‘Twas the Night Before Christmas’ by Clement Clarke Moore paints a peaceful Christmas Eve scene, with new-fallen snow, carefully hung stockings, and visions of sugar plums. And you’ve probably heard of Pyotr Ilyich Tchaikovsky’s Dance of the Sugar Plum Fairy from “The Nutcracker.” But have you ever stopped to ask what, exactly, is a sugar plum?
While the recipe for sugar plums has varied, what they’re not, and never were, is sugar-coated plums.
The truth is that sugar plums are not linked to fruit or any plum-like substance. According to the Oxford English Dictionary of the day, a sugar plum is a comfit. Comfits are seeds, nuts, or piece of spice coated with a hard sugar shell — not unlike the outer crunchy shell of an M&M or Jordan almond.
The first sugar plums date back to the 1600s when popular centers for comfits would have included caraway, fennel, coriander, almonds, walnuts, ginger, aniseed or a scrap of cinnamon.
Comfits were made by gradually building up layers of sugar around the centerpiece using a technique called panning. The candy pan would be kept in constant motion, while successive layers of sugar were poured on and given time to harden. Because the process was labor-intensive, the resulting candies were quite expensive.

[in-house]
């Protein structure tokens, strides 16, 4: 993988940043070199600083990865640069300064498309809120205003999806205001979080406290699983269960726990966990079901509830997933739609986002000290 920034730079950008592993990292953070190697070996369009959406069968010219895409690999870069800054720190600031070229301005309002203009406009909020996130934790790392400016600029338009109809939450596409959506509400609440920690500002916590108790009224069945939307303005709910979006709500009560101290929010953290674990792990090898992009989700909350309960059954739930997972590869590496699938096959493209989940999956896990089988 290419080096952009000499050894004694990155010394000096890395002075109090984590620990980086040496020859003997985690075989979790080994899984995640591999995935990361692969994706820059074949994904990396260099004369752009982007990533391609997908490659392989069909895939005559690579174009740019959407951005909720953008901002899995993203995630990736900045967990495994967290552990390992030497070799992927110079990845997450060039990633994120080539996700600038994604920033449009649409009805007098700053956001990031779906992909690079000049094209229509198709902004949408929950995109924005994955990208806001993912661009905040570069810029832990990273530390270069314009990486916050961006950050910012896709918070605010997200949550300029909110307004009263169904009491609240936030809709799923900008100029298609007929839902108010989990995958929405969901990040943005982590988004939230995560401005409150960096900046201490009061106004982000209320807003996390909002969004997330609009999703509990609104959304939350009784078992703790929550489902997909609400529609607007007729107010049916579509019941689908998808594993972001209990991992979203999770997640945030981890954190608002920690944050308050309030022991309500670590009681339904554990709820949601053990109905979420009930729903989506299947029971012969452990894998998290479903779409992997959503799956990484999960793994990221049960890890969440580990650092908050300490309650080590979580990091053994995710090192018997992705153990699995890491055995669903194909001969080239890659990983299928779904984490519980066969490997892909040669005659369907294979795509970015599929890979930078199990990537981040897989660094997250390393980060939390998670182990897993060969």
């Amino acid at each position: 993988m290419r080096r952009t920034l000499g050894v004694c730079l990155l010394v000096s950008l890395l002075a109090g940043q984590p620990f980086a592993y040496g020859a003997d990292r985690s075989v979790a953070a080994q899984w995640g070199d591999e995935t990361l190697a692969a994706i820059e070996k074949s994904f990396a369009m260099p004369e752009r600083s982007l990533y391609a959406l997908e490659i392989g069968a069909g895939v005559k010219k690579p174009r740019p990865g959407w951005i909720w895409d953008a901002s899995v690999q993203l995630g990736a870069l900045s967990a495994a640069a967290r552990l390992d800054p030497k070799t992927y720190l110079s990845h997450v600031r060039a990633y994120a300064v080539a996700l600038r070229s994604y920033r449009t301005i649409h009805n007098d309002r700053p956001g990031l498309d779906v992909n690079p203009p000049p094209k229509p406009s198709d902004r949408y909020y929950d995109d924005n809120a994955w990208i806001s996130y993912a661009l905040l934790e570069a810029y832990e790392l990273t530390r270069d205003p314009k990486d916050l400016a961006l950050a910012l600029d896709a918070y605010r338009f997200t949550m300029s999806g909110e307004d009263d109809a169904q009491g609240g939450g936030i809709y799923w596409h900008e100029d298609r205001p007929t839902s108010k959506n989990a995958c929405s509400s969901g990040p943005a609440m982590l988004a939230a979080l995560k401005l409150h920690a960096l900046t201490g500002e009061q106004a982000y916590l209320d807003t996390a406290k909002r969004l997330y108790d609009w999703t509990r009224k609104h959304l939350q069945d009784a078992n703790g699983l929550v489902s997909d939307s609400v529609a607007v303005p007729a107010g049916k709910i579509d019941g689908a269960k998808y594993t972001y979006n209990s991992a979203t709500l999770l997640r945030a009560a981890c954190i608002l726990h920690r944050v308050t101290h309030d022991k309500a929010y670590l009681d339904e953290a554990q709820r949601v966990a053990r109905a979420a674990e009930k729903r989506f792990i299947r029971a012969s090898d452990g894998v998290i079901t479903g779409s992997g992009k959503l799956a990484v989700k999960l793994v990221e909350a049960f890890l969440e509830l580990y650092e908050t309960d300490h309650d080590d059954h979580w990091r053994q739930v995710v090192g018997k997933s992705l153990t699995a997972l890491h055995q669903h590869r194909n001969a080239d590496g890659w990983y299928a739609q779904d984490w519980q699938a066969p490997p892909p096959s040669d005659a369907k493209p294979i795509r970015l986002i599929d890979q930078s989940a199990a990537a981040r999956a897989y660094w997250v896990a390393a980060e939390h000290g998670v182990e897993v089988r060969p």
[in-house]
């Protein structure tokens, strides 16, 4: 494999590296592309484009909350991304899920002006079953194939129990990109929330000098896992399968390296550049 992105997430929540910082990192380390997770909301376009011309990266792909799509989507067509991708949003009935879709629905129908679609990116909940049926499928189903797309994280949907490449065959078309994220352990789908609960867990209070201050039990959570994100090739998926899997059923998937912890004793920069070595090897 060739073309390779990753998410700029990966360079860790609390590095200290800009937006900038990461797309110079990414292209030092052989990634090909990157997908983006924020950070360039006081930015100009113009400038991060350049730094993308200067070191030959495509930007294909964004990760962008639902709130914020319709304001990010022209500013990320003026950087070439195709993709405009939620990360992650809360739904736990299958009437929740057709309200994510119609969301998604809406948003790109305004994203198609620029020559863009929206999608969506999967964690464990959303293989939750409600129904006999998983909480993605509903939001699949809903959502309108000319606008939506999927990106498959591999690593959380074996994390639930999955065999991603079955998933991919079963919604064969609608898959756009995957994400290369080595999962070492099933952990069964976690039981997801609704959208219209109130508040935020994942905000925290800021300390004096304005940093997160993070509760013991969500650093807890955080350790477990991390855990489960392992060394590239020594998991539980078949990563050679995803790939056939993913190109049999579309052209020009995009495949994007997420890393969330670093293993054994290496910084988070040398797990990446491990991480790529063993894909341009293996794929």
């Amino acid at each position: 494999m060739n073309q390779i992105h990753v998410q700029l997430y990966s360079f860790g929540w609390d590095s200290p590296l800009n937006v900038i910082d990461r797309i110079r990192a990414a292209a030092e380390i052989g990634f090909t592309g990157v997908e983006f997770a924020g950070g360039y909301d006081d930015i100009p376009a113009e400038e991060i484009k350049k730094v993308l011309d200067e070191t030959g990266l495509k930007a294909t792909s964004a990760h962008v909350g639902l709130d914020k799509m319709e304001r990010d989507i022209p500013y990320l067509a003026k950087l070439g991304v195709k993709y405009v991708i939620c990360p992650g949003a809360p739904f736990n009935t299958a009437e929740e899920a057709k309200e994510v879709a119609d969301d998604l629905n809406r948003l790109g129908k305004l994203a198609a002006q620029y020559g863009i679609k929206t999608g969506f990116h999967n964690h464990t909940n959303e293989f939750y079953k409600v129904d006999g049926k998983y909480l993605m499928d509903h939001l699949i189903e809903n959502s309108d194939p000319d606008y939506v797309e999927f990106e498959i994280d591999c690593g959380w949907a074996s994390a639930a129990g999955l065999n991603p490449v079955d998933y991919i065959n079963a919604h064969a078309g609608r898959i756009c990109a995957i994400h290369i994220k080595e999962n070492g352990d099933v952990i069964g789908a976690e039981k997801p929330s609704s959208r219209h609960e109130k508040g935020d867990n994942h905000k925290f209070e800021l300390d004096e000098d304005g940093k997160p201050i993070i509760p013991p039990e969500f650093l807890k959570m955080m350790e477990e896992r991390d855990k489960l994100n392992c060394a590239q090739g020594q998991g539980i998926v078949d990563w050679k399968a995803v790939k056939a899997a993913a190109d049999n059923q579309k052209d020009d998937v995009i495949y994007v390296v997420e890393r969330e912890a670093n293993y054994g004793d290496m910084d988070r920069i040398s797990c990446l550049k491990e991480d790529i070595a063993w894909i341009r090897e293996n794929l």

By the 1860s, panning had been mechanized, so cheaper labor costs coupled with falling sugar prices meant more people could afford to buy sugar plums — and the holidays were certainly a time to splurge on the popular sweets.
If you didn’t know what a sugar plum is, you’re not alone. The Oxford English Dictionary has declared the term obsolete in modern English. But English speakers from the 17th to 19th centuries knew the term well. Plums were synonymous with being something sweet or desirable.
In the 17th century, a “mouth full of sugar plums” meant you spoke sweet — but possibly deceitful — words. In the 18th century, “to sugar plum” meant fawning over something. Plum was also British slang for 100 pounds, or a lot of money. A rich person may also be called a plum. In the 19th century, “plum” came to mean anything delightful.
Looking at sugar plum references in the past, it can be difficult to tell the author’s exact intention. In Tchaikovsky’s lifetime, ‘sugar plum’ was both the name of the popular candy and also a way of describing something sweet and lovely. Clement Moore could have been describing the actual confection or more generally, children having sweet dreams.
While the phrase has faded from our daily lives, sugar plums remain synonymous with youthful holiday excitement and Christmas cheer. The phrase itself still evokes pleasant, joyful imagery — even if we never really knew what they were.
Also see, 10 crazy candy cane flavors you won’t even believe.